Justin Fields could make himself millions tonight. A good game in this one — win or lose, secures his spot as the No. 2 QB on the board. It also could really behove the Jets, who have the No. 2 pick, which would become way more valuable if Fields shows out tonight.
I know Alabama cruised in the postseason college football awards, but with all apologies to the dude at Coastal Carolina, how does Saban not win coach of the year every year? Every. Single. Year.
While he does not have the upside of catching a ton of eyes, Mac Jones will have a lot of attention tonight from NFL eyes. Big stage, big stakes, and a possible big statement.
Finally, my pick — Alabama a whole bunch, THE Ohio State a couple of scores. Let's go 48-20.
This and that
— According to this story from The Athletic, 5-at-10 favorite Dan LeBatard and former ESPN boss John Skipper are exploring the possibilities of forming a sports/entertainment content company. Very interesting, especially considering Skipper's connection to — and loyalty from — some of the biggest names and stars in the sports media galaxy while he was the boss at ESPN. Now add in LeBatard's friends in the business, and that's a direct line to a lot of the names and faces you see across the WWL and beyond.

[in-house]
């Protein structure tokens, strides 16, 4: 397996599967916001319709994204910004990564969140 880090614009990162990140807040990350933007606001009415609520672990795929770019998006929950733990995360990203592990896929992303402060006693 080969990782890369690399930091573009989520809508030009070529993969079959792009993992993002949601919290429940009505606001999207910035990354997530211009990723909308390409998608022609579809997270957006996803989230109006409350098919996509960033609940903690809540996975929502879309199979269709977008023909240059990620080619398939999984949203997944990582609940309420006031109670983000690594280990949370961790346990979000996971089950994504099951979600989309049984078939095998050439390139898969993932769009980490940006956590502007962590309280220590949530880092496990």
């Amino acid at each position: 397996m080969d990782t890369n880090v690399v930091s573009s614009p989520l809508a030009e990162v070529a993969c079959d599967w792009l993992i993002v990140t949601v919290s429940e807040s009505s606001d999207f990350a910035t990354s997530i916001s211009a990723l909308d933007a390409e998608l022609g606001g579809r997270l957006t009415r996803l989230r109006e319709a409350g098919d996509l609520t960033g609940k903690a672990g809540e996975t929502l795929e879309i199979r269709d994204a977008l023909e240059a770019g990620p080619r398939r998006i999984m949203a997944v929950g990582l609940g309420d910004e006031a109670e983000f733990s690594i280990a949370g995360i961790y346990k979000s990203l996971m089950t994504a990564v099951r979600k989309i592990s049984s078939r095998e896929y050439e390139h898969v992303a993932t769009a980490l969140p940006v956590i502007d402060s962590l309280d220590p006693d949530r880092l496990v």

— Speaking of TV innovations, ESPN's 'Megacast' of the Titans loss to the Ravens — a script that will be replicated tonight for the national title game — will be a blueprint for TV operations with multiple platforms, even if one of them is online. Appealing to various levels of fans — be it the youthful fan on Nickelodeon or the hard-core junkie with film-breakdown and analysis of experts debating analytics and in-time decisions — is smart business, for the leagues and the networks. Especially if you sell multiple advertising on multiple platforms for a product as popular as the NFL playoffs or the college football title game.
— Speaking of NFL playoffs and TV, the Wall Street Journal reported over the weekend that the NFL allowed its TV partners to sell two extra minutes of advertising in these playoffs. That extra 120 seconds could equate to as much as $8 million according to the story.